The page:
The man tried again, commenting that for someone like her the subject of her work seemed unexpected. Which she took to be insulting. Even though what he was meaning to say was not to insult but to cast himself in a favourable light and perhaps more than that, complimentary. He didn’t meet people every day who were thinking about these things. He rarely met them at all. But it was clumsy nevertheless. He could see straight-off something was colder after that.
He remained where he was and slowly drained his mug and carefully placed it down and he realised that the conversation was slowly closing like only a face can.
'We can’t count on every possible meaning of a word,' she sighed to herself and admitted a kind of self criticism.
Her tousled hair always made her look like Ophelia if you caught the right way with her. It was not too late. What harm would he bring? He was no worse than the others. Before or afterwards were safe. So she listened as he talked about his pacisfism, Ireland, South Africa like they were old campaigns that were still rumbling on in him. Did he think principles have a time limit? It was as if only in the particular trench of whichever particular war you were in that anything like a principle could make sense. And if evicted from the trench – the war won or lost – then the principle no longer was self-assured and sanctified. Rather it was then more an orphan from its time, like a soldier back from the front line confronting incomprehension.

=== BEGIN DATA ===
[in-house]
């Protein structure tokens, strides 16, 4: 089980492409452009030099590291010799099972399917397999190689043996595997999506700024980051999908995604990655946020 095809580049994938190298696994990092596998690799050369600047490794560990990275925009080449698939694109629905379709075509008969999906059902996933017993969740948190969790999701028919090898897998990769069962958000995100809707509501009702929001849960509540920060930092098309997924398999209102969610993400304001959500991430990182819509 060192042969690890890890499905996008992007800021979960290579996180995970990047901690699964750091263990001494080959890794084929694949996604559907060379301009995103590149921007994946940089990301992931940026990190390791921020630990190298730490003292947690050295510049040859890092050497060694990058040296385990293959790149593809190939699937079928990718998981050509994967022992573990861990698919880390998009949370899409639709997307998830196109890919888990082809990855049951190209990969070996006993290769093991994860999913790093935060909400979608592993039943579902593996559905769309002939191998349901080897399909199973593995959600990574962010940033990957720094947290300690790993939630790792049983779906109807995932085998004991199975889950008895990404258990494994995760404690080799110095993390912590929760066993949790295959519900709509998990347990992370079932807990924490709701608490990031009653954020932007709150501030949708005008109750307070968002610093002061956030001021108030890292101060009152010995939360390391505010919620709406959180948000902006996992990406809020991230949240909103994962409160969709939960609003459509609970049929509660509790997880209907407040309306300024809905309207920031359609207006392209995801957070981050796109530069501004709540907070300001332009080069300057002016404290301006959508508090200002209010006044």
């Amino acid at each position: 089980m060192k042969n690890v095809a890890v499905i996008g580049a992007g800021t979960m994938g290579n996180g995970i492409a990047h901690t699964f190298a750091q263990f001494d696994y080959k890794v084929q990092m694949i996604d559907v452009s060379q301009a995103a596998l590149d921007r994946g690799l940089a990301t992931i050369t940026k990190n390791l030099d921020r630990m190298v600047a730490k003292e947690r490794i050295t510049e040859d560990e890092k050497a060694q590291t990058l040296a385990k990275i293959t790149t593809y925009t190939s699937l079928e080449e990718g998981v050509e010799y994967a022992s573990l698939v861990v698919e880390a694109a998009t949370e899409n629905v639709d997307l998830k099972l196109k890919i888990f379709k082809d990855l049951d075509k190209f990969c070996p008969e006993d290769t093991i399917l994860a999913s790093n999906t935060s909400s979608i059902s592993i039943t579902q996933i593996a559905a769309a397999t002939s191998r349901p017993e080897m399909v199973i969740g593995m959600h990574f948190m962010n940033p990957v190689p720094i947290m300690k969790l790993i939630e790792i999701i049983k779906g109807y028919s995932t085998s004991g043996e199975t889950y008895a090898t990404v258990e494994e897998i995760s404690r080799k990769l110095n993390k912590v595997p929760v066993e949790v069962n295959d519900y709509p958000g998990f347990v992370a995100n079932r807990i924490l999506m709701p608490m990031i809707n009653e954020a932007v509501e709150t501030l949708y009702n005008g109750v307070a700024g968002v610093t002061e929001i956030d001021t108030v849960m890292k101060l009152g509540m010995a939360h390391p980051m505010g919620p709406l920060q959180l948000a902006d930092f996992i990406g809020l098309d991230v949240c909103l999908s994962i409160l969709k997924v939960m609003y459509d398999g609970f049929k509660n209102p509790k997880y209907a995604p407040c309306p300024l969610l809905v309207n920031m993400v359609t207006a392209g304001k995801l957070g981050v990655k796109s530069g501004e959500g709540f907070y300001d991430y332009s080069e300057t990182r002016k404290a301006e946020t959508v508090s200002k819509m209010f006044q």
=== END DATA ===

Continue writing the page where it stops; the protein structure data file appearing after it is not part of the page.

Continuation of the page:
'We walk with our own apocalypses,' she thought as she listened to his slow rumbling nostalgic voice.
His accent held what kept the moon over Moses aloft and the seas to part beneath. The mental exile was a physical stress spontaneously stretched and flatly spoken. He was isolated in a way that gave him force and authority and something starker too, as if he was deciding on his foreignness like he might have been Druidical. She decided to stay five minutes no longer. He was damning the climate and smiling with a smile impatient to be freed. She let him have these. Like poems, she depended on her pauses. There may have been a sexual joke somewhere in the talk of split tea and the spoon that somehow came up. If he’d obliquely attributed erotic fantasies to her it was only a half tune and she was redefining them as playful and letting them blow off.
'One flirt before the vision flies' is a good rule of thumb.
The claustrauphobia was relieved only by them both agreeing not to really talk about anything much and instead indulge in what is always, when it happens, a reluctant extended smile. When riding by the lake some small fury of dissatisfaction needled her about the exchange. When only one voice can be important it takes on the dull triumphalism of the slippery Tory, where there is no sense beyond a kind of insane certainty as leaden as sunlight and sawdust footprints, an inexhaustible current of it strung out like washing items on a line thrown up in a strict seriousness as dangerous as any humor you might try and find in it. It’s this that made her sit down harder in her seat and feel like shouting ‘let the universe out more, for God’s sake’ as if she knew his midlife had overgrown his view and what looked deep was just dark, a dingy place reason has, as if overhung with weeds and briars that hedged everything down in shadows and shut out the wider vistas.
Read the complete novel 'The Ecstatic Silence' here.